In the movie JFK, Kevin Costner plays Jim Garrison, the real-life lawyer who brought the only criminal case to trial in the assassination of our 35th president (and namesake of the movie). While the movie’s faults are legion (not the least of which is the credibility it lent to some of the more absurd conspiracy theories about the assassination), there’s an interesting — and valid — point made when Costner gives his closing argument in the trial: the moment you have two or more people involved in something, that is by definition a conspiracy.
When you look around in today’s media-saturated world, conspiracy theories abound. By the expansive definition of “conspiracy” used in the movie, conspiracies absolutely do exist. I’m not trying to make an argument that the official version of any event is necessarily the whole truth, and I readily concede that there are times when skepticism of the official version (or at least portions of the official version) of events is absolutely warranted.
Modern conspiracy theories generally involve arguing that some group of powerful, wealthy, connected people with a vested interest in covering up the “truth” put out an official story that we shouldn’t believe. The motivations of the conspirators — depending upon the event — range from maintaining the status quo or upending some rule they don’t like. The conspiracy theorists argue that mass shootings, for example, are really just false flags planted to get people motivated enough to allow the government to take away guns from law abiding citizens while the anti-vaccination movement maintains that they’re being silenced because too many people (pharmaceutical companies, insurance companies, doctors and nurses) make too much money off of the vaccines to look at the supposedly harmful side effects truthfully.
I’ll grant you that the proponents of the conspiracy theories about mass shootings and vaccinations are quite harmful. There are no shortage of stories from either survivors or grieving families of the deceased who have found themselves being harassed and threatened by people who believe that their trauma is just an act. The health risks of vaccines are minimal compared to the overall health benefits of those same vaccines. (And I’m saying that knowing that I can’t rule out the possibility that my father might be alive today had he not gotten a particular vaccine about 2.5 years before he died. But that’s the stuff of another entry.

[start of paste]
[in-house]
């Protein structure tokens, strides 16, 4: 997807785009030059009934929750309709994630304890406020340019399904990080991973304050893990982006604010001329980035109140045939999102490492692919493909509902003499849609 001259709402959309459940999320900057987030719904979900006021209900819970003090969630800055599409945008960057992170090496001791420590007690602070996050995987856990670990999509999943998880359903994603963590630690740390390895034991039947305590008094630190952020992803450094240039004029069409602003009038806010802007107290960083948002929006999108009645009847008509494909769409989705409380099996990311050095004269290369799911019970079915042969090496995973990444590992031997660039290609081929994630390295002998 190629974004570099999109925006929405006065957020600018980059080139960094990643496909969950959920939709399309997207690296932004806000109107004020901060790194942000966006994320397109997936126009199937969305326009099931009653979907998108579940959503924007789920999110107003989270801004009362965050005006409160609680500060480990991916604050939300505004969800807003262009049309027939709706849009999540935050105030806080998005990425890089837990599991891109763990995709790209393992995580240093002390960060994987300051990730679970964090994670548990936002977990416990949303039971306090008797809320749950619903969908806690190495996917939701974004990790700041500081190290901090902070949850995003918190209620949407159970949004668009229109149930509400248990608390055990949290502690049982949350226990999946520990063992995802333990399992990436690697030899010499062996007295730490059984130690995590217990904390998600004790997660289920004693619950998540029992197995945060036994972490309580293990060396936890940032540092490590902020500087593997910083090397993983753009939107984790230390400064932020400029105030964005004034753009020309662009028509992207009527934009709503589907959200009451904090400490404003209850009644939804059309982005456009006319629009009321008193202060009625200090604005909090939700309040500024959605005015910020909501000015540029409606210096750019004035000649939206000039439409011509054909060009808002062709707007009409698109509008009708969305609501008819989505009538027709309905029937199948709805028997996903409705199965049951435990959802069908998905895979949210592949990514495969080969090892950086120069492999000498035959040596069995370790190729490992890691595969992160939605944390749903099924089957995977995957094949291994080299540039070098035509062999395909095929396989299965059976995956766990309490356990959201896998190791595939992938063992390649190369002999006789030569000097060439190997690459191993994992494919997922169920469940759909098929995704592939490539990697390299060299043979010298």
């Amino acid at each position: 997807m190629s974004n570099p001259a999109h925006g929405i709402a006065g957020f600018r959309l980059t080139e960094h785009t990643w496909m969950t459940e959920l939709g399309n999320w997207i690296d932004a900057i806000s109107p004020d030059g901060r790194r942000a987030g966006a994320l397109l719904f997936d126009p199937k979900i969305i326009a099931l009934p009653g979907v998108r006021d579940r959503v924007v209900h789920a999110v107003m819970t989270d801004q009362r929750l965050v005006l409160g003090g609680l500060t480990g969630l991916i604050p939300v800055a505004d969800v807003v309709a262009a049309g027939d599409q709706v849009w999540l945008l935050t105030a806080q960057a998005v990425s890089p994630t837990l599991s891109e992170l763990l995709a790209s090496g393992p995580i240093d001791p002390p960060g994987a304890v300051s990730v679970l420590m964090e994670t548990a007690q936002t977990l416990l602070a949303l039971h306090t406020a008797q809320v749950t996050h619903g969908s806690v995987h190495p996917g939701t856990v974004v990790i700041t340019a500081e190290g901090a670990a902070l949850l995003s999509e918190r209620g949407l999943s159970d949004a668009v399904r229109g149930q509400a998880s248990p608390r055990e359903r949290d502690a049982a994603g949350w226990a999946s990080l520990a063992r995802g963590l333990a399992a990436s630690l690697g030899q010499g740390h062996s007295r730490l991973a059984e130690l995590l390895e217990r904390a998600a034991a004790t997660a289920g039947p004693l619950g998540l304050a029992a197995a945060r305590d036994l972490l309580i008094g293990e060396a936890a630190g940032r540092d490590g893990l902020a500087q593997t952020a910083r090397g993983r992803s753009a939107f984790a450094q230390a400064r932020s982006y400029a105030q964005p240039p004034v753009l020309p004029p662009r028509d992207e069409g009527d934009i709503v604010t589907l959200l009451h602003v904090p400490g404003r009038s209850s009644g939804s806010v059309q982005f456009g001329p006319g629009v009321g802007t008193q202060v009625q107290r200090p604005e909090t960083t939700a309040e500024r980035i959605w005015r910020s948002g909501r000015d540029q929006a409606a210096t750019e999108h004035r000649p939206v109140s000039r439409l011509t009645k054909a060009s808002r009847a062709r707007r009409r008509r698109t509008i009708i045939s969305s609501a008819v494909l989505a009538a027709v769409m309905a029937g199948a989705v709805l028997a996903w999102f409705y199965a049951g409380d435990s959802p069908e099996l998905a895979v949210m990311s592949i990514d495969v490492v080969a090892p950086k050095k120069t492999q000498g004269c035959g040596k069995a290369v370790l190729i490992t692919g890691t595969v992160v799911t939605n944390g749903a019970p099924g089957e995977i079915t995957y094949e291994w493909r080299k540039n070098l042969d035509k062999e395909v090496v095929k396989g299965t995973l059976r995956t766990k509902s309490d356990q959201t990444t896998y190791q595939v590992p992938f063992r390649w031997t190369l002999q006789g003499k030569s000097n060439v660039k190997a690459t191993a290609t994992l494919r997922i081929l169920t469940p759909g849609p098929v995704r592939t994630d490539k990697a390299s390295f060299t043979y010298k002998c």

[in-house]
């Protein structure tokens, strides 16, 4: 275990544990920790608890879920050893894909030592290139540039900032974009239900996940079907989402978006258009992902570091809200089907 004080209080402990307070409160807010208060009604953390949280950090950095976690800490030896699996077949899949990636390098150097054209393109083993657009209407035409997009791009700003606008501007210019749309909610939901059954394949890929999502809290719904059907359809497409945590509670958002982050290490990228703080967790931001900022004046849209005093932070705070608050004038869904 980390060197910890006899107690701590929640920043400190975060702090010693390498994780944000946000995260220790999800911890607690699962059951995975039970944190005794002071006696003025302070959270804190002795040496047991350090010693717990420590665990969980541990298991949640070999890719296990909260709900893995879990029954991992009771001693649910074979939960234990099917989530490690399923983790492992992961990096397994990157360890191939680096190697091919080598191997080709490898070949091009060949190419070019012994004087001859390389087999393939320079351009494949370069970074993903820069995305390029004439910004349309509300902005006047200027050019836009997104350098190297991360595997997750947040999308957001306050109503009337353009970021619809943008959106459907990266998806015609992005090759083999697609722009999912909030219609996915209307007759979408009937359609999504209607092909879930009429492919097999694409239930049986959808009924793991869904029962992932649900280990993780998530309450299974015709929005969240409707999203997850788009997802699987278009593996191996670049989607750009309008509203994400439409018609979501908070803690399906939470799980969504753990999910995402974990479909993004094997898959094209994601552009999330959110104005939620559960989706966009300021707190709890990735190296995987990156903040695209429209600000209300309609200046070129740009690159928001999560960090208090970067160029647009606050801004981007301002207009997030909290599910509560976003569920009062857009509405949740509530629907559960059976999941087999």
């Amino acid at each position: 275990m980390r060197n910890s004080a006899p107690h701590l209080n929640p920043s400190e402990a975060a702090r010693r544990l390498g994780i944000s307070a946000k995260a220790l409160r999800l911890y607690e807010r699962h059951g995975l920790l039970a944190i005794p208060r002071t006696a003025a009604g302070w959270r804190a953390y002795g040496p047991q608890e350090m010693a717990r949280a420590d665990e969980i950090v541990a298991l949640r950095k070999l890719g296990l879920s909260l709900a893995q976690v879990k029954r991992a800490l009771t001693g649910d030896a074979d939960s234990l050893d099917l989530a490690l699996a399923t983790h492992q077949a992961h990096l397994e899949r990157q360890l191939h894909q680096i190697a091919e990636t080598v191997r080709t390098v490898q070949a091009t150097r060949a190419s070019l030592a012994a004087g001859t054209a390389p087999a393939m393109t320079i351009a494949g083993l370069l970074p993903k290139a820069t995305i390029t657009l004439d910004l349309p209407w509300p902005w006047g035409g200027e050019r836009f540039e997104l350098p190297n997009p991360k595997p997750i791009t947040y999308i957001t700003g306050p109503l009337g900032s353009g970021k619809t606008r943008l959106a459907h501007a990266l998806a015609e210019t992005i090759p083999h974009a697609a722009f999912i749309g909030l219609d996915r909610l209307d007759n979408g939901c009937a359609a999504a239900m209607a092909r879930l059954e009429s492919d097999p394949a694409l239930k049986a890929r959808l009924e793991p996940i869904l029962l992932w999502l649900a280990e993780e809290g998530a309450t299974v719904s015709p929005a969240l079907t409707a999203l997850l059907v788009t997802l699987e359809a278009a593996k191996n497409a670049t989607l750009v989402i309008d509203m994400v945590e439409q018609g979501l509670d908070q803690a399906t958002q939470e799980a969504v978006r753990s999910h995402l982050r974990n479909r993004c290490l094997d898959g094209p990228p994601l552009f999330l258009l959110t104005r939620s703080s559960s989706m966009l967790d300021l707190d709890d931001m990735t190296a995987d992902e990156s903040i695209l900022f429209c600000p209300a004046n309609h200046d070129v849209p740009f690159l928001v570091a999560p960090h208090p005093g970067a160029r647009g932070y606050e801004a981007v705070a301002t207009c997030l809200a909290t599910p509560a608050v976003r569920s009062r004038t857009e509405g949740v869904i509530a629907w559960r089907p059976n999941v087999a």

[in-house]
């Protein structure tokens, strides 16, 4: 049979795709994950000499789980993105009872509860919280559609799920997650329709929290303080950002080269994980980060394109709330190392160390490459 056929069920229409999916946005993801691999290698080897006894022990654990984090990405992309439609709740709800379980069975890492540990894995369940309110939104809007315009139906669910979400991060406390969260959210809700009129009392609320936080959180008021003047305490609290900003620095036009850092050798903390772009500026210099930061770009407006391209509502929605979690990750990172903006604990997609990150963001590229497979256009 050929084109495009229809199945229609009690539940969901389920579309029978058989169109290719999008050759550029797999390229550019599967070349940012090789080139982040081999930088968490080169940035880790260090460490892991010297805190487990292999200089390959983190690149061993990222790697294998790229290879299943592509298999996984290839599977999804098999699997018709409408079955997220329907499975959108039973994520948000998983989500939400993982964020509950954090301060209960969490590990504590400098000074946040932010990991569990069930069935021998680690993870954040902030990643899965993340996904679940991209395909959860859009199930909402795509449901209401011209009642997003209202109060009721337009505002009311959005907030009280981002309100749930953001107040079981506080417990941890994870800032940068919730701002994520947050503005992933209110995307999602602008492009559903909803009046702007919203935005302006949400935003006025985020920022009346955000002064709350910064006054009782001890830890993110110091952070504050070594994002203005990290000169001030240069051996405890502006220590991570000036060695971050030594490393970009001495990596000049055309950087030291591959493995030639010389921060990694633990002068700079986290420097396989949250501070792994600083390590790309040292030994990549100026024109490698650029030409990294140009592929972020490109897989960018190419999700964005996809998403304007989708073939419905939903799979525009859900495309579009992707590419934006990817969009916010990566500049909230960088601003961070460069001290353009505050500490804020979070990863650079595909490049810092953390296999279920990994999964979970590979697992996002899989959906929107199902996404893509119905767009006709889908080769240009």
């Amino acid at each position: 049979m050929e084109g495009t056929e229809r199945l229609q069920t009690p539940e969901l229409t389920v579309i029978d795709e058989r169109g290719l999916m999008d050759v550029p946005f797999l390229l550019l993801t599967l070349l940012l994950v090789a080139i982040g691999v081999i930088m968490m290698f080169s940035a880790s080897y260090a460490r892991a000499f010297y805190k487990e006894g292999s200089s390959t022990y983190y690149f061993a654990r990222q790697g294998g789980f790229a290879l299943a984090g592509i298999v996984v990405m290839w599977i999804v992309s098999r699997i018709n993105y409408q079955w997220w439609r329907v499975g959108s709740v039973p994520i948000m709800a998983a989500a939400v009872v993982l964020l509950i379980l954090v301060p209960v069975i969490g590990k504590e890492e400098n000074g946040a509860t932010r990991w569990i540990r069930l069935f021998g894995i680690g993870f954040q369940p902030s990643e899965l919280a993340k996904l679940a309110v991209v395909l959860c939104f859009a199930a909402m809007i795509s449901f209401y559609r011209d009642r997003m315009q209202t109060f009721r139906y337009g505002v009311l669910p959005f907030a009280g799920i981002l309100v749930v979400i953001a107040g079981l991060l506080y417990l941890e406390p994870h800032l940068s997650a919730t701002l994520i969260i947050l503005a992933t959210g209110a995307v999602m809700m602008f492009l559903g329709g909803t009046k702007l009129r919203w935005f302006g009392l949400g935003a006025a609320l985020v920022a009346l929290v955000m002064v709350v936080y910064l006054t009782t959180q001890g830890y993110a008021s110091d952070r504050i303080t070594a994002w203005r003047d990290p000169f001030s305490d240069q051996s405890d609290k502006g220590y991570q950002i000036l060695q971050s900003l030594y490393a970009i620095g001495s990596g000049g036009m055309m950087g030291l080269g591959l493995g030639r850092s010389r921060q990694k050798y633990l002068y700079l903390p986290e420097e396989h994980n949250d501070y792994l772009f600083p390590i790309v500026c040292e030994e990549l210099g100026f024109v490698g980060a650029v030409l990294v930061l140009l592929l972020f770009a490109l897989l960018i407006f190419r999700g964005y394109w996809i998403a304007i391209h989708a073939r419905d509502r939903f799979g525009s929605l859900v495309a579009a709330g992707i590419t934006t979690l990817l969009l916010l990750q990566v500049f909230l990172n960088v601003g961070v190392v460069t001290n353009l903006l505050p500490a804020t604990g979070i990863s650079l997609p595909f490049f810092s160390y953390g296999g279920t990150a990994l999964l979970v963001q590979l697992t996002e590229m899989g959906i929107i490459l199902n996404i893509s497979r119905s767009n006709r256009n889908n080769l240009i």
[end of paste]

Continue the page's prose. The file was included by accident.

I’ll even concede that some conspiracy theories can be tempting. When George W Bush ascended to the presidency in 2001, he definitely wanted to help rehabilitate his father’s legacy as presidency and taking out Saddam Hussein was definitely a part of that agenda. The September 11 attacks provided more than enough popular support for that goal. (And, when you consider that there were nineteen hijackers, that definitely meets the definition of “conspiracy” from the Oliver Stone movie.) That doesn’t mean Bush (or any other member of the US government at any level) was in on it.
One fatal flaw of modern conspiracy theories, is the size and scope of the hypothesized conspiracy itself. As more people are “in the know” about the truth, the harder it becomes to conceal it. There is, for example, an entire industry dedicated to revealing rumors about the next big product releases from Apple despite the company’s best efforts to keep their product plans quiet. And Apple’s stock price is at least partially dependent upon those rumors.
Which brings me to the train wreck that is the White House under Donald Trump. I think there are fewer leaks in the lean-tos built by the contestants on the TV show Survivor than there are in this administration. And Trump isn’t exactly wrong for not appreciating the fact that the press is getting information not necessarily intended for public consumption. There’s even a recent story in The Onion that’s poking fun at the leaks.
The issues Trump is facing in maintaining an efficient, smoothly working operation are identical to any issues that a sufficiently wide-ranging conspiracy would have to deal with. Keeping people silent, especially when they don’t have some massive motivation to be quiet, is quite difficult if not impossible.
I’m not seeing much coming out of the White House that I can honestly say is a good thing. But the more I think about it, maybe the leaks should help us put to rest the notion that these conspiracy theories are anything other than an occasionally amusing distraction.